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The Morning Fix: WWE plans makeover! Theater owners plan retaliation. How Kelly Bush tames dragons. Glenn Beck hits road.

April 7, 2011 |  7:40 am

After the coffee. Before Chris from Syracuse's daily call to the Dan Patrick Show.

The Skinny: Been a crazy week. Shakeups at the "Today" show. Dish buying Blockbuster. Vince McMahon wants to do more than wrestle. Theater owners and studios at each other's throats. Glenn Beck bounces out of Fox News. I want a quiet Thursday and Friday.

Get out of the ring. WWE Chief Executive Vince McMahon wants to take wrestling out of World Wrestling Entertainment. From now on WWE will no longer stand for World Wrestling Entertainment. It will just be WWE, plain and simple. Don't worry, there will still be plenty of smack in "Smackdown." But WWE is trying to rebrand itself through a name change and acquisitions. The company, which has little debt, wants to gobble up some non-wrestling production assets. "I think every brand has to re-create itself," McMahon told the Los Angeles Times. "I want everyone to look at us in a vastly different way than they have."

Odd couple. One is a satellite broadcast service and the other is a struggling movie rental chain. On the surface there does not seem to be a lot of synergy between Dish Network and Blockbuster. But dig a little deeper and ... nope, still not a lot of synergy. Many analysts are still trying to figure out just what Dish Network has in mind for Blockbuster with most attention focusing on the idea that Dish could try to build a bigger online presence with the Blockbuster brand and take on Netflix. That would take a lot of money though. Analysis from the Wall Street Journal, New York Post and Los Angeles Times.

It's not pirated material, it's YouTube. Google's YouTube wants to reinvent itself as a place for original content. According to the Wall Street Journal, the online video site is planning to launch channels focusing on original content and is willing to spend $100 million. The challenge will be making enough money to justify the cost of production. Personally, if I were Google I'd try to woo some big star like Jon Stewart away from TV to their site and use him as a building block to bring people in. It is a lot easier to create hits and stars off the backs of established hits and stars. Any further advice will cost money and since this is Google, they know how to find me.

We'll show you, we'll hurt ourselves! Angry about the plans of several studios to make their movies available through video-on-demand only two months after their theatrical debut, some movie theater owners are threatening to not show trailers for studios participating in the initiative with DirecTV. Problem is, previews help theater owners so won't they be harming themselves as well? Couldn't one argue that now is the time to make going to the movies such a remarkable experience that no one would even think of shelling out $30 to watch a movie at home? Of course, I don't like tons of previews so I could care less, but I also recognize I'm in the minority here. I get why the theater owners are angry and they have good reason. But potentially hurting yourself and taking away something your audience likes is not the answer. Coverage on the controversy from Deadline Hollywood and Hollywood Reporter.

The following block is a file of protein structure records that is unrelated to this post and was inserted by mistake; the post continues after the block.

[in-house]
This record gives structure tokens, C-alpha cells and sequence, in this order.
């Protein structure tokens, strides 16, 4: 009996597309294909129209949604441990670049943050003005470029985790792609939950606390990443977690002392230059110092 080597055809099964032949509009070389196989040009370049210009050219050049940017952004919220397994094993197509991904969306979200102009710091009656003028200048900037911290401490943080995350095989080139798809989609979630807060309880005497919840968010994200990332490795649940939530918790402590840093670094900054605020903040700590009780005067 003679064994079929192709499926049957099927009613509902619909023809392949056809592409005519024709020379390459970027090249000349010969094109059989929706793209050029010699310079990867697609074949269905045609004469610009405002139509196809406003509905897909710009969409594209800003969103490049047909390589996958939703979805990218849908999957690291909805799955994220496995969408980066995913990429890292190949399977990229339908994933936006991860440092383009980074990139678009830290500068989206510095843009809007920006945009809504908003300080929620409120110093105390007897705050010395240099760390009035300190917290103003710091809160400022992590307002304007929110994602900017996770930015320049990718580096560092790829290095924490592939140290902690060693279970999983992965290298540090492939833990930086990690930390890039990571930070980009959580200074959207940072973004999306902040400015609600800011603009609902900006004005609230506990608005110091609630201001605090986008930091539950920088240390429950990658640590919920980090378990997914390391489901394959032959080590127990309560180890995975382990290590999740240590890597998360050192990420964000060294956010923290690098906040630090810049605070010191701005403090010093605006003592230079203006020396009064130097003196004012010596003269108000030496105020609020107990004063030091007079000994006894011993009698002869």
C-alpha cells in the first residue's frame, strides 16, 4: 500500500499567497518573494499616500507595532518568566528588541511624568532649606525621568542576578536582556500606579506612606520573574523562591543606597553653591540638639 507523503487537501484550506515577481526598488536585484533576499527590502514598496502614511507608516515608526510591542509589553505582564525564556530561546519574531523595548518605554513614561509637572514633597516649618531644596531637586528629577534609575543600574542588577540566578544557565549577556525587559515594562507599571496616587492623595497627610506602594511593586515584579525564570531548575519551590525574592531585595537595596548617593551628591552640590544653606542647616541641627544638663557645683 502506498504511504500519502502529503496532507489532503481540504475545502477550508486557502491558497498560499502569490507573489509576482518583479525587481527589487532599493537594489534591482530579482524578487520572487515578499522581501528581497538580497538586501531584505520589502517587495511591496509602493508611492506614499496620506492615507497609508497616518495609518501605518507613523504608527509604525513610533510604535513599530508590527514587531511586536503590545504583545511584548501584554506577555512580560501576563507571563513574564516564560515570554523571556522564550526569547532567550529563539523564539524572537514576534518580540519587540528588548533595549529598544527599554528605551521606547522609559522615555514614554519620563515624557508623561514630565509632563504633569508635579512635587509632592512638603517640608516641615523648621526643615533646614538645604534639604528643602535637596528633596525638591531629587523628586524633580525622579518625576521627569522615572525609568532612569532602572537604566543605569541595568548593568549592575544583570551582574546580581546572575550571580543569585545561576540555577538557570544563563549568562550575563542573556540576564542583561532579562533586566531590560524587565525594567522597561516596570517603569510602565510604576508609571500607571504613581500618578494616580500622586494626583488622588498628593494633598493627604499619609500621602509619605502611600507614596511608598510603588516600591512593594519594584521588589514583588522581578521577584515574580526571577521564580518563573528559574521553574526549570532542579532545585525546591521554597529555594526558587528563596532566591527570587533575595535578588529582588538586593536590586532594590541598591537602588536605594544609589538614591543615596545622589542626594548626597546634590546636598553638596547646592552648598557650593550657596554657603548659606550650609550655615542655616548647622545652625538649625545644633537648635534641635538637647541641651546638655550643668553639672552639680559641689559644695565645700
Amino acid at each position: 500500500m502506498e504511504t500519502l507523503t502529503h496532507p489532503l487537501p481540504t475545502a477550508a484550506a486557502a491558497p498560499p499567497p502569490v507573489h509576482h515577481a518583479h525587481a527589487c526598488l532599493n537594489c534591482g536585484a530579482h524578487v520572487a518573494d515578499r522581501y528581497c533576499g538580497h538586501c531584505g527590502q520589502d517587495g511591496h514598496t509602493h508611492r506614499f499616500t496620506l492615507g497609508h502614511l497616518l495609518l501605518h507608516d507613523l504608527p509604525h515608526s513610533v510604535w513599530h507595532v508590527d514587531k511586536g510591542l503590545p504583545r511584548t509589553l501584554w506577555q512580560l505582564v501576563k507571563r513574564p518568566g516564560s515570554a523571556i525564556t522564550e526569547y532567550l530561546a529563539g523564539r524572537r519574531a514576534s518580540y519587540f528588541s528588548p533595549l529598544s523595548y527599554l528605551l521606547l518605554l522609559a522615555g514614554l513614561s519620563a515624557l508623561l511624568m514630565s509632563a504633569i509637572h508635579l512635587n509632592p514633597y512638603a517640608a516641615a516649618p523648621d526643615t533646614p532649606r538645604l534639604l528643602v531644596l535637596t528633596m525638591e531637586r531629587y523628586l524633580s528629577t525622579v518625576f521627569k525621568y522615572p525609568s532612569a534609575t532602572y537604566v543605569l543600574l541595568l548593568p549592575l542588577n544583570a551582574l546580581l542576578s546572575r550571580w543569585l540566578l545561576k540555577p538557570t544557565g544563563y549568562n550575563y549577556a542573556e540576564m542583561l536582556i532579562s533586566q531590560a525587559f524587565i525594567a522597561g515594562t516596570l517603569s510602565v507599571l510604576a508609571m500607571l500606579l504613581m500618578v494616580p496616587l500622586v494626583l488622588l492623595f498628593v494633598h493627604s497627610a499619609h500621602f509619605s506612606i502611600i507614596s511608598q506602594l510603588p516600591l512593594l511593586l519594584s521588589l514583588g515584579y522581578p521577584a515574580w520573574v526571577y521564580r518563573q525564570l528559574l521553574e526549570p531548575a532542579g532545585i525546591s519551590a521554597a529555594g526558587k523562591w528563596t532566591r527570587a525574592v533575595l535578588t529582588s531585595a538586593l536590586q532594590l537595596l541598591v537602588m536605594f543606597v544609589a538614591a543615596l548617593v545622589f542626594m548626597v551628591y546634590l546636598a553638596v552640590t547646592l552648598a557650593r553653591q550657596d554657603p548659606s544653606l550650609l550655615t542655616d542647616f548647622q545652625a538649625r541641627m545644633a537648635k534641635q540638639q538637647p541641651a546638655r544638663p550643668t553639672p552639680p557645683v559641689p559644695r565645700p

Rise and fall. Fox News and Glenn Beck are going their separate ways. With his ratings in decline and advertisers failing to embrace him, Fox News was running out of reasons to keep Beck's afternoon show going. Beck and Fox News had clashed in the past. Beck will likely try his hand as a solo act either online or in television. Coverage of Beck reaching the end of the road with Fox News from the Los Angeles Times, Daily Beast and New York Times. Already syndicators are saying they'd take a pass on Beck. Details on that from Broadcasting & Cable.

Top secret. Comcast Corp., the  new majority owner of NBC Universal, has asked the Federal Communications Commission to keep private a filing it is about to make regarding the operations of Hulu, according to Politico. As a result of its deal to acquire NBC Universal, Comcast is now one of the owners of the video site, which is co-owned by News Corp. and Walt Disney Co. Politico makes so much out of the request to keep the filing away from the public that it didn't bother saying what the filing was about. After all, Comcast is supposed to be pretty much a silent partner in Hulu with no say over operations. It was one of the conditions of the deal. Guess I'll have to find out for myself.

Spin queen. "World domination" is what public relations ace Kelly Bush wants, according to the New York Times in a puffy profile of the ID PR boss. The juiciest part of the story is buried at the bottom. Apparently Warner Bros. retained Bush to "contain Nikki Finke," the editor of Deadline Hollywood. The article says after Bush was hired, "the tenor of Ms. Finke’s coverage started to change" and "Warner news started to show up on Deadline first." It appears Finke was not given a chance to respond to that.

Inside the Los Angeles Times: Disney gets ready to break ground on its long-anticipated Shanghai theme park. It's all part of the company's plan to take over China like they took over Times Square. The Grammy Awards are getting a makeover.

--  Joe Flint

Follow me on Twitter. Don't make me beg. Twitter.com/JBFlint

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